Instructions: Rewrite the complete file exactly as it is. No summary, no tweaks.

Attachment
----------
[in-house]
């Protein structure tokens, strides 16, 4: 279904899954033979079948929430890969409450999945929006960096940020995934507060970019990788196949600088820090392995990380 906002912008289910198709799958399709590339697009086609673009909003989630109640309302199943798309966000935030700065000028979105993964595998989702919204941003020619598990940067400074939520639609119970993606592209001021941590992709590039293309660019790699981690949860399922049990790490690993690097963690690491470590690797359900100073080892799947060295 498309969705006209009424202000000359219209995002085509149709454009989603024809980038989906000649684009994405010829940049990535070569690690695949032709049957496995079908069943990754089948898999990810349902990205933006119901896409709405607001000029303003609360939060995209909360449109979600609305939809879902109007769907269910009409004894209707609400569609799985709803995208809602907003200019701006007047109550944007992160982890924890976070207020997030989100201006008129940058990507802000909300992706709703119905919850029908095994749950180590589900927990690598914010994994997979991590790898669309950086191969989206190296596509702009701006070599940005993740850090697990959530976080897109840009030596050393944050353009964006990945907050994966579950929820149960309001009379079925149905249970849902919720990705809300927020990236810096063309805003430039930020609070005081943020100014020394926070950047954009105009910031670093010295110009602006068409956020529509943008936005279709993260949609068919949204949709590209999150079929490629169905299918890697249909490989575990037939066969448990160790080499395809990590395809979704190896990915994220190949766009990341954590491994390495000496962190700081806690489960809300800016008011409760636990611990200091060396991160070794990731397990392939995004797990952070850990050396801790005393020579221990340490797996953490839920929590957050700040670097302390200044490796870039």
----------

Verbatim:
[in-house]
């Protein structure tokens, strides 16, 4: 279904899954033979079948929430890969409450999945929006960096940020995934507060970019990788196949600088820090392995990380 906002912008289910198709799958399709590339697009086609673009909003989630109640309302199943798309966000935030700065000028979105993964595998989702919204941003020619598990940067400074939520639609119970993606592209001021941590992709590039293309660019790699981690949860399922049990790490690993690097963690690491470590690797359900100073080892799947060295 498309969705006209009424202000000359219209995002085509149709454009989603024809980038989906000649684009994405010829940049990535070569690690695949032709049957496995079908069943990754089948898999990810349902990205933006119901896409709405607001000029303003609360939060995209909360449109979600609305939809879902109007769907269910009409004894209707609400569609799985709803995208809602907003200019701006007047109550944007992160982890924890976070207020997030989100201006008129940058990507802000909300992706709703119905919850029908095994749950180590589900927990690598914010994994997979991590790898669309950086191969989206190296596509702009701006070599940005993740850090697990959530976080897109840009030596050393944050353009964006990945907050994966579950929820149960309001009379079925149905249970849902919720990705809300927020990236810096063309805003430039930020609070005081943020100014020394926070950047954009105009910031670093010295110009602006068409956020529509943008936005279709993260949609068919949204949709590209999150079929490629169905299918890697249909490989575990037939066969448990160790080499395809990590395809979704190896990915994220190949766009990341954590491994390495000496962190700081806690489960809300800016008011409760636990611990200091060396991160070794990731397990392939995004797990952070850990050396801790005393020579221990340490797996953490839920929590957050700040670097302390200044490796870039």